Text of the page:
There are bright spots here, one of them being Gail Godot as Wonder Woman, who infuses her character with so much vitality that I wished she was in the film a lot more. I’m really looking forward to seeing her standalone Wonder Woman film, now. Another bright spot is Jesse Eisenberg as Lex Luthor, whose frantic performance makes sense when you view it within the context of the story: he is the herald for a far greater evil that will threaten earth. Perhaps being in the presence of such a monstrous threat, or even just knowing that it exists, would be enough to make anybody a wild-eyed maniac.

While far from being the perfect film (Snyder seems hell bent on pissing off DC comics fans at every turn, which is annoying) BvS is still fascinating to watch, largely for the big battle at the end, and the promise of an even more epic story to come that has a truly frightening villain at its core. Here’s hoping the Justice League movies, which is something I’ve wanted to see since I was a boy, are handled correctly. With Snyder at the helm, I have my doubts that it will be done right, but time will tell. –SF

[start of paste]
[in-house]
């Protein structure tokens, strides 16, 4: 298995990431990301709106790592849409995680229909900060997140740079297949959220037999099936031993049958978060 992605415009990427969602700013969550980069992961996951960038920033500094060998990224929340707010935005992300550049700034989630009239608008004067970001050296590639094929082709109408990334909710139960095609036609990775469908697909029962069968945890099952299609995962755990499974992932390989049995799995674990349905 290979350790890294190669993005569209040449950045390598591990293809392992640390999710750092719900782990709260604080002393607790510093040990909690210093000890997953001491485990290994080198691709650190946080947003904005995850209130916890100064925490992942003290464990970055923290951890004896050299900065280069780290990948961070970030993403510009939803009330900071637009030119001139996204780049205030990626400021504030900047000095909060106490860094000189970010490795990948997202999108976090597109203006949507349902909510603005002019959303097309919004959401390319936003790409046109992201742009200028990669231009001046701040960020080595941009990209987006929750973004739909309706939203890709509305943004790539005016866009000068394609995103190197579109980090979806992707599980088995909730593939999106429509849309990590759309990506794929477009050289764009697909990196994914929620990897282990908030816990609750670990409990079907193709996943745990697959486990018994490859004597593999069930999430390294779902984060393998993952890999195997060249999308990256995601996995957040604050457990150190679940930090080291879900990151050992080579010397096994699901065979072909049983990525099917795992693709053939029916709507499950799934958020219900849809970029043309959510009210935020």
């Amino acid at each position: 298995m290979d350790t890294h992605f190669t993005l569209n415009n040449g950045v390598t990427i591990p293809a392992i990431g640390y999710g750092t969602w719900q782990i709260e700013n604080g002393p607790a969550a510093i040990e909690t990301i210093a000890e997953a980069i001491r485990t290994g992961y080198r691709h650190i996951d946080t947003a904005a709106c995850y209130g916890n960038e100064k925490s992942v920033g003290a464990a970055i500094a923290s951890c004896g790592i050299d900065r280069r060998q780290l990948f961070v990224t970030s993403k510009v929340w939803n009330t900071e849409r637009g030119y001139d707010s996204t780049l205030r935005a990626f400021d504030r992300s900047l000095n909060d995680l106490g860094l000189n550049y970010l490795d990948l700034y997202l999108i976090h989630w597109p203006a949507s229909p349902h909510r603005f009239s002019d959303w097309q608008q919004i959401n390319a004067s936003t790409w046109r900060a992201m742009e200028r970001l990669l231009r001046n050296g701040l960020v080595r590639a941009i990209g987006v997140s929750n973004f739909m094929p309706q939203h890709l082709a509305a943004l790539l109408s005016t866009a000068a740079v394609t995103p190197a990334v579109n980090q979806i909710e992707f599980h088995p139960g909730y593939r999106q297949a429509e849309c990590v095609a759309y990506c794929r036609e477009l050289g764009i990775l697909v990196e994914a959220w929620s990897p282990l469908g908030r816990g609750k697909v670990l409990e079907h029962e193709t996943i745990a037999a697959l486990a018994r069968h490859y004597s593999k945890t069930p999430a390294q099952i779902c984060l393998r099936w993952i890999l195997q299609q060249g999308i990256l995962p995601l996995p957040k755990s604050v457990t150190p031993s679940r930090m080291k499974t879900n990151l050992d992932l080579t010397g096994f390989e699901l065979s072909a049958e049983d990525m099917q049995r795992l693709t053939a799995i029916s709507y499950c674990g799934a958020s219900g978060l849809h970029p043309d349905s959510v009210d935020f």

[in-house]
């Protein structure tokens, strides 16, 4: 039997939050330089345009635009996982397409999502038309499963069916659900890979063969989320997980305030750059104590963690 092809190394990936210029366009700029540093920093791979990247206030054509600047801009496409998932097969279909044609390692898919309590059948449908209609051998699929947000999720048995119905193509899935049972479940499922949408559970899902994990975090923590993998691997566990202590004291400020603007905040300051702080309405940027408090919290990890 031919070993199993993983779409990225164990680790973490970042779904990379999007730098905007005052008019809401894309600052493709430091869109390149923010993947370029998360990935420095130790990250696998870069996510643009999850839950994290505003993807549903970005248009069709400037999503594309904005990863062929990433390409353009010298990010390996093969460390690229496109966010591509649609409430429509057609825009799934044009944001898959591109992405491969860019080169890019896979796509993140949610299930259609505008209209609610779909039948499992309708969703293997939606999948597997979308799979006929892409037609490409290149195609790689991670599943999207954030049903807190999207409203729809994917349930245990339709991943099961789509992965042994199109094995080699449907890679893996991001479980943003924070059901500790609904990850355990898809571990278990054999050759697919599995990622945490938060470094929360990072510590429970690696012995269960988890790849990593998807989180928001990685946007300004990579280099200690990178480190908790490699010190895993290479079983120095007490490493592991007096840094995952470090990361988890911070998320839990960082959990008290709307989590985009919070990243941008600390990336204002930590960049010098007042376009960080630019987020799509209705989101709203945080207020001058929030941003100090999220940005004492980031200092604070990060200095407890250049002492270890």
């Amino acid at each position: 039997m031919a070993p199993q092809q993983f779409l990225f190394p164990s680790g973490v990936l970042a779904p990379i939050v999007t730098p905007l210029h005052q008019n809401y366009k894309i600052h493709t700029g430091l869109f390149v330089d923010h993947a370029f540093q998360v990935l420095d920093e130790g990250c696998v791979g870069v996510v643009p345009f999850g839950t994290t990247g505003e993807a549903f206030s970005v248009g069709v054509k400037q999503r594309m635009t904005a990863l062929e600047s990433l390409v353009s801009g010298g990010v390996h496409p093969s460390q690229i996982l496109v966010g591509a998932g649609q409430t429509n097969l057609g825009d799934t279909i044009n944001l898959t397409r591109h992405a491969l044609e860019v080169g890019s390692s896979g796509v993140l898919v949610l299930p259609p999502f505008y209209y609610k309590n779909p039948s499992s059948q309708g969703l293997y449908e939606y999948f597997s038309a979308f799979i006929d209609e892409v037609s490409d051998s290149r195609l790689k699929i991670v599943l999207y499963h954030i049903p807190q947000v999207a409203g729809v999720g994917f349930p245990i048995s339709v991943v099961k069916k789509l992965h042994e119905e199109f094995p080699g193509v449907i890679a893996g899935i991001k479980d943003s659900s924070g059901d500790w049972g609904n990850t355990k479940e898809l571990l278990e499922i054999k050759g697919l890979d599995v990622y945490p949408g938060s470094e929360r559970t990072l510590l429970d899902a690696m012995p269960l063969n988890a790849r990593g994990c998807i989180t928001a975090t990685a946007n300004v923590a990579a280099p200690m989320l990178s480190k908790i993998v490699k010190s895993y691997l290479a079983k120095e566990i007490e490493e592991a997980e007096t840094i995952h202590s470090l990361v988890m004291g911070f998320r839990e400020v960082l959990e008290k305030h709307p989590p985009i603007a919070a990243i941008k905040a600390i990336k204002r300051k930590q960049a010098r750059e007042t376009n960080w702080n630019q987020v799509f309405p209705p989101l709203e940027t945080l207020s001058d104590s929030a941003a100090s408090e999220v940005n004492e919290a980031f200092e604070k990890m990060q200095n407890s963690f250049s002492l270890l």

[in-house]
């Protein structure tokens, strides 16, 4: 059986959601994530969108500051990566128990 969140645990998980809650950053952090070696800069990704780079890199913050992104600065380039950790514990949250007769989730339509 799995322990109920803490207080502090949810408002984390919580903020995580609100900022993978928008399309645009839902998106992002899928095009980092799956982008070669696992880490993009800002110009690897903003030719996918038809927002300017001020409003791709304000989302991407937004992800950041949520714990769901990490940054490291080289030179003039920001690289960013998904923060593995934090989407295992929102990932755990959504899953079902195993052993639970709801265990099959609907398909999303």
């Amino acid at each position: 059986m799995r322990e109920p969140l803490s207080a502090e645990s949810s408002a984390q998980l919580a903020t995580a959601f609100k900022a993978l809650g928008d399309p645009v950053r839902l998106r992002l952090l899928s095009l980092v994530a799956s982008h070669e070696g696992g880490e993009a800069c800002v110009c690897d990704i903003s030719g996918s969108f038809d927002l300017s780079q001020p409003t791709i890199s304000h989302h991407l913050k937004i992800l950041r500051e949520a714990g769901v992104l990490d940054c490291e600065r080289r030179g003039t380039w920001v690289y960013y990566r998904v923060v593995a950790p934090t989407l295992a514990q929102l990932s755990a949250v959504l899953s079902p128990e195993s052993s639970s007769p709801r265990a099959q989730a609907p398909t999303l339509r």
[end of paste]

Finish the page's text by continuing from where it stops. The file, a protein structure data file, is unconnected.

Westworld — a review

You hear what he called us? Are these robots programmed to say stuff like that?

You hear what he called us? Are these robots programmed to say stuff like that?

These days the late Michael Crichton is best known for Jurassic Park, having written the original bestselling novel before Steven Spielberg turned it into a monster movie hit in the summer of 1993. But twenty years earlier, Crichton was the writer and director of Westworld, a science fiction movie that had the same basic theme as JP, that of a high-tech amusement park that goes awry. I first saw Westworld as a kid on TV, where it was heavily edited and had its image cropped to fit the square screens of the TVs of that era. The only thing that I vividly remember from this viewing was being impressed at how one of the Westworld techs could order breakfast while sitting right at his console.